Agencies

[Federal Register Volume 72, Number 138 (Thursday, July 19, 2007)]
[Notices]
[Pages 39607-39608]
From the Federal Register Online via the Government Printing Office [www.gpo.gov]
[FR Doc No: E7-14009]


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COMMITTEE FOR THE IMPLEMENTATION OF TEXTILE AGREEMENTS


Determination Under the African Growth and Opportunity Act

July 13, 2007.
AGENCY: Committee for the Implementation of Textile Agreements (CITA).

ACTION: Directive to the Commissioner of U.S. Customs and Border 
Protection.

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SUMMARY: The Committee for the Implementation of Textile Agreements 
(CITA) has determined that certain textile and apparel goods from South 
Africa shall be treated as ``handloomed, handmade, folklore articles, 
or ethnic printed fabrics'' and qualify for preferential treatment 
under the African Growth and Opportunity Act. Imports of eligible 
products from South Africa with an appropriate visa will qualify for 
duty-free treatment.

EFFECTIVE DATE: July 30, 2007.

FOR FURTHER INFORMATION CONTACT: Anna Flaaten, International Trade 
Specialist, Office of Textiles and Apparel, U.S. Department of 
Commerce, (202) 482-3400.

SUPPLEMENTARY INFORMATION:

    Authority: Sections 112(a) and 112(b)(6) of the African Growth 
and Opportunity Act (Title I of the Trade and Development Act of 
2000, Pub. L. No. 106-200) (``AGOA''), as amended by section 7(c) of 
the AGOA Acceleration Act of 2004 (Pub. L. 108-274) (``AGOA 
Acceleration Act'') (19 U.S.C. Sec. Sec.  3721(a) and (b)(6)); 
Sections 2 and 5 of Executive Order No. 13191 of January 17, 2001; 
Sections 25-27 and Paras. 13-14 of Presidential Proclamation 7912 of 
June 29, 2005.
    AGOA provides preferential tariff treatment for imports of certain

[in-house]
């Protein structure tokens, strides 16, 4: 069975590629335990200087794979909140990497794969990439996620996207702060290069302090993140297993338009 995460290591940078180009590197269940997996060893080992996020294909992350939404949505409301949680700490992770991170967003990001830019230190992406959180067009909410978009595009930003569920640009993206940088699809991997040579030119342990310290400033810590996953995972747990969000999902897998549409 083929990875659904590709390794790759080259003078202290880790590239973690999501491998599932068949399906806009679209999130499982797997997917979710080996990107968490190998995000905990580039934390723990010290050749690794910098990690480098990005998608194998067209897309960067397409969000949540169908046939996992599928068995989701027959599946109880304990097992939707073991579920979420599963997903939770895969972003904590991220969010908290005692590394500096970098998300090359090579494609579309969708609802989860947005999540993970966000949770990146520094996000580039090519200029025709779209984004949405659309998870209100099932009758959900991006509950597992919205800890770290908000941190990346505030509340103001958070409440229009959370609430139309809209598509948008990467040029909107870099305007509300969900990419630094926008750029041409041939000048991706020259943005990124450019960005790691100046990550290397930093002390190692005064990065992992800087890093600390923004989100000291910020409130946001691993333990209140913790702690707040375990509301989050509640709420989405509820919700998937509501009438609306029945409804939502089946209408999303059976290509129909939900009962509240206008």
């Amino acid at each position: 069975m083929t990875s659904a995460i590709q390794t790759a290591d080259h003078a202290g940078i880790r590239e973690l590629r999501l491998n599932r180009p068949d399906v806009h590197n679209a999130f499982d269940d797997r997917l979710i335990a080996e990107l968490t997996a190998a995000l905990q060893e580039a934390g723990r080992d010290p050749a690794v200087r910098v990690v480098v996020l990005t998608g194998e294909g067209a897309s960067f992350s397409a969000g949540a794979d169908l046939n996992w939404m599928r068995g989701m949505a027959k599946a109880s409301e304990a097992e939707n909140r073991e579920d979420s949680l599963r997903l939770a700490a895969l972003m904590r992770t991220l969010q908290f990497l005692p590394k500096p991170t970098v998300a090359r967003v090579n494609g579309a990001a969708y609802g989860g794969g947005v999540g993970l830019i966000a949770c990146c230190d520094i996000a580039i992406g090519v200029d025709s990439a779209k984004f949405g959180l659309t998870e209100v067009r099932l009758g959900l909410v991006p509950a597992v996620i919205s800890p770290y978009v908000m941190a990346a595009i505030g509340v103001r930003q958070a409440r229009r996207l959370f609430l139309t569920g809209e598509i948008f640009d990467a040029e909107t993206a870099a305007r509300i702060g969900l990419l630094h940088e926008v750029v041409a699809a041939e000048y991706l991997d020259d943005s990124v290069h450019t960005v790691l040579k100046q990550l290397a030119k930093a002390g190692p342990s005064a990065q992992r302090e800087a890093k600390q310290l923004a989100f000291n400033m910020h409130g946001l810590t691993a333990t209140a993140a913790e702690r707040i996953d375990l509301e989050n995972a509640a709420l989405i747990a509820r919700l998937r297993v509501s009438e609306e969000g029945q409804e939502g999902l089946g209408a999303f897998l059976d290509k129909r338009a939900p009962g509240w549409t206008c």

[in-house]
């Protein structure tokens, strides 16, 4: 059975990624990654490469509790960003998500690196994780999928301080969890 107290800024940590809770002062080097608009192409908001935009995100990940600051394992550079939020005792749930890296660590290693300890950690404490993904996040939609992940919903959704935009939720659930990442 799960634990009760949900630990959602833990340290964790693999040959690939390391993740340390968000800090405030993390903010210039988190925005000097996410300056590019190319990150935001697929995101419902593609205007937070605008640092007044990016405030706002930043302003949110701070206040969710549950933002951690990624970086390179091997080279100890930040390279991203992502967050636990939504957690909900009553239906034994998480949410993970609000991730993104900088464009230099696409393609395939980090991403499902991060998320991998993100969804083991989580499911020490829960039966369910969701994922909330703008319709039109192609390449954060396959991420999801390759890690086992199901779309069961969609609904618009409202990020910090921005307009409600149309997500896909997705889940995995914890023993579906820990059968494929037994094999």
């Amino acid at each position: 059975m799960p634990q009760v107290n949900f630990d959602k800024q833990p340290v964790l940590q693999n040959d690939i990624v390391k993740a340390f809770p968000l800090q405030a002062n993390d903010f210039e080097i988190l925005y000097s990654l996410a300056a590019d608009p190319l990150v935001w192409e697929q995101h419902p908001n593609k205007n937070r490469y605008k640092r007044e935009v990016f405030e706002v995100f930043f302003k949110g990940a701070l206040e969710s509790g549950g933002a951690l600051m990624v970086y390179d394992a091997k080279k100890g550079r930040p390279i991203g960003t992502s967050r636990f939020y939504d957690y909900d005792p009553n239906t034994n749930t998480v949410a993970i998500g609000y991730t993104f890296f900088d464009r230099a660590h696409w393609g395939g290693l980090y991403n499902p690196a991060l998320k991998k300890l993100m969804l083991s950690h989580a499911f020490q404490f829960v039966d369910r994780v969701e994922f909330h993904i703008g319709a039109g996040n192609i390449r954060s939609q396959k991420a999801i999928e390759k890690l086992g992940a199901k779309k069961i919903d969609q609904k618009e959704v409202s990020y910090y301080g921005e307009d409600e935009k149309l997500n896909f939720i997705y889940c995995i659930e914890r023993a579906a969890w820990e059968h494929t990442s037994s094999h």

textile and apparel products of beneficiary sub-Saharan African 
countries, including handloomed, handmade, or folklore articles of a 
beneficiary country that are certified as such by the competent 
authority in the beneficiary country. The AGOA Acceleration Act further 
expanded AGOA by adding ethnic printed fabrics to the list of textile 
and apparel products made in the beneficiary sub-Saharan African 
countries that may be eligible for the preferential treatment described 
in section 112(a) of the AGOA. In Executive Order 13191 (January 17, 
2001) and Presidential Proclamation 7912 (June 29, 2005), the President 
authorized CITA to consult with beneficiary sub-Saharan African 
countries and to determine which, if any, particular textile and 
apparel goods shall be treated as being handloomed, handmade, folklore 
articles, or ethnic printed fabrics. (66 FR 7271-72 and 70 FR 37959, 
37961 & 63).
    In a letter to the Commissioner of Customs dated January 18, 2001, 
the United States Trade Representative directed Customs to require that 
importers provide an appropriate export visa from a beneficiary sub-
Saharan African country to obtain preferential treatment under section 
112(a) of the AGOA (66 FR 7837). The first digit of the visa number 
corresponds to one of nine groupings of textile and apparel products 
that are eligible for preferential tariff treatment. Grouping ``9'' is 
reserved for handmade, handloomed, folklore articles, or ethnic printed 
fabrics.
    CITA has consulted with South African authorities and has 
determined that handloomed fabrics, handloomed articles (e.g., 
handloomed rugs, scarves, place mats, and tablecloths), handmade 
articles made from handloomed fabrics, and the ethnic printed fabrics 
described in Annex A to this notice, if produced in and exported from 
South Africa, are eligible for preferential tariff treatment under 
section 112(a) of the AGOA, as amended. After further consultations 
with South African authorities, CITA

[[Page 39608]]

may determine that additional textile and apparel goods shall be 
treated as folklore articles. In the letter published below, CITA 
directs the Commissioner of U.S. Customs and Border Protection to allow 
duty-free entry of such products under U.S. Harmonized Tariff Schedule 
subheading 9819.11.27 if accompanied by an appropriate AGOA visa in 
grouping ``9''.

R. Matthew Priest,
Chairman, Committee for the Implementation of Textile Agreements.